THE story was told in 1943 of some naval ratings sitting on a train, discussing what they were planning to do after the war.

All but one said they were looking for land jobs. “Not me”, said the exception. “I’m sticking to the sea”. He was greeted with shouts of disbelief, but he persisted. “I am”, he said. “I’m going to try for a job on the Renfrew Ferry”.

The Renfrew-Yoker ferry has had an astonishingly long history.

There was a time when horses that were ferried across the river on the hoof were supplied with socks, which had to be pulled on so that they wouldn't skid on the moist stones of the slipway. Ferrymen hired out the galoshes for a ha’penny.

That latter observation was made by Glasgow Herald writer William Hunter in May 1984, just before the Renfrew-Yoker ferry was about to come to the end of its chain.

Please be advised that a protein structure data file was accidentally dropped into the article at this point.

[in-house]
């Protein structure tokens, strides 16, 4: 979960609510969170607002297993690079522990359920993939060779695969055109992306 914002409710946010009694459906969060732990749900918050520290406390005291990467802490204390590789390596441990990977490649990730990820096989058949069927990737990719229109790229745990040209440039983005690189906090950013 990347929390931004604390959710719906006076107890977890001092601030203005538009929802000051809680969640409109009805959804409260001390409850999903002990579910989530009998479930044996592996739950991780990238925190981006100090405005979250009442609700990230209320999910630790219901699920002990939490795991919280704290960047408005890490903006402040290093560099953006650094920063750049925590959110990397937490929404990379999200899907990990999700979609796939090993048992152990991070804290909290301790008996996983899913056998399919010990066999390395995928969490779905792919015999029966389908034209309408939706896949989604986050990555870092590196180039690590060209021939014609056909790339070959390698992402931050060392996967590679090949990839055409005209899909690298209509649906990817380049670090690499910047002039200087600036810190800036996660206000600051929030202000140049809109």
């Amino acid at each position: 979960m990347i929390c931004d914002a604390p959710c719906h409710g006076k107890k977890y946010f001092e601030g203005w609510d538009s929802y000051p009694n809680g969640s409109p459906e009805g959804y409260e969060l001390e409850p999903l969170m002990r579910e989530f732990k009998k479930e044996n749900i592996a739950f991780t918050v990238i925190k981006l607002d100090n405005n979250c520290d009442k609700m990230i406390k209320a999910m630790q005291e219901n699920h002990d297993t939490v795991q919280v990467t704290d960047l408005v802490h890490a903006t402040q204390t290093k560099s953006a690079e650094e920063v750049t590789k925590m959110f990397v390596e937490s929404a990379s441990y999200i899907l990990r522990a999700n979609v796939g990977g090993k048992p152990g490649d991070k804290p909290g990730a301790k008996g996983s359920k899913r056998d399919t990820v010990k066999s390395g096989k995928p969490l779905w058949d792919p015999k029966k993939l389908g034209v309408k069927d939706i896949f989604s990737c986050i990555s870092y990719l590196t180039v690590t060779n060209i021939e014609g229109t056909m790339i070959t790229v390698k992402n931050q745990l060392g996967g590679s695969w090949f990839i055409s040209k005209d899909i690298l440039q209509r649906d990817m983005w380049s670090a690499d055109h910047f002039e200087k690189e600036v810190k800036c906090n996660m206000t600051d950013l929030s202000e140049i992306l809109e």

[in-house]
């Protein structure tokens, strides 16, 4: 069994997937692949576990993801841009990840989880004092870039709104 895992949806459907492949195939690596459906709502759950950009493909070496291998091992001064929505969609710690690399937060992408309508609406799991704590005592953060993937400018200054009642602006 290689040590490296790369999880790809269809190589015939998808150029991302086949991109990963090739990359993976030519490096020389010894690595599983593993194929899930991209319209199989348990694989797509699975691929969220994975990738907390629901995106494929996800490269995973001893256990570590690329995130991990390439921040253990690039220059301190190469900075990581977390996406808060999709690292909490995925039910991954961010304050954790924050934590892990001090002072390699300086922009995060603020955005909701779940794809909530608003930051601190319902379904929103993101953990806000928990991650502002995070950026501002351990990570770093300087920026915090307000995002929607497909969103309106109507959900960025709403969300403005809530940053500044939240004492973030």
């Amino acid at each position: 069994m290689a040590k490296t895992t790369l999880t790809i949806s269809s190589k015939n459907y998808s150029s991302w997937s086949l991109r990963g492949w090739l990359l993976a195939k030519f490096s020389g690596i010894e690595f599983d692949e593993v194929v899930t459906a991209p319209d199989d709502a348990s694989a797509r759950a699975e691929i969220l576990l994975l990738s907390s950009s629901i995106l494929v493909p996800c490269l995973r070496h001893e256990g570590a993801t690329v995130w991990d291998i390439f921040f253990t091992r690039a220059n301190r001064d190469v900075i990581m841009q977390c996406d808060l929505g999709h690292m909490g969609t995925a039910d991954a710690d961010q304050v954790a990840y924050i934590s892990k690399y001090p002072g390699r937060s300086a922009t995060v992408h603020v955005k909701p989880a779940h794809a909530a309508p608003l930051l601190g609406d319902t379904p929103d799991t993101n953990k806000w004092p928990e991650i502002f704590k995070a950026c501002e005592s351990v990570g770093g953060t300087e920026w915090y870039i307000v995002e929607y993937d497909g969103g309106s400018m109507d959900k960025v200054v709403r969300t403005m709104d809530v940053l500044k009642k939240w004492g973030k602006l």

The service had been particularly popular with drivers during the car boom years of the 1950s and 1960s, and it had been the work vessel of the great shipyards and of the Singer factory and the Babcock and Wilcox works in their heyday.

But the service had been losing money. “Ferries”, noted Hunter, “have been torpedoed from the air and from underwater. Bridges on top of the road and the Subway terminals are the enemy”.

The Erskine ferry had ceased in 1971. In 1980 the Kelvinhaugh service to Govan followed suit.

From now on, the chain service between Renfrew and Yoker would be done by two new launches from Ardrossan, but it would not be the same.

“It is a way of life that is going”, Hunter was told by Archie Robertson, from Skye, (main image), the master of one of the three crews of four that staffed the boat round the clock.

The service was taken over by a 50-passenger ferry, The Renfrew Rose, and its sister vessel, Yoker Swan. The former made its last sailing in March, 2010 (a Strathclyde Partnership for Transport video can be seen on YouTube), prior to a new commercial operator taking over the route with a modern 12-seater boat.

The old ferry is pictured above in February 1956.

Read more: Herald Diary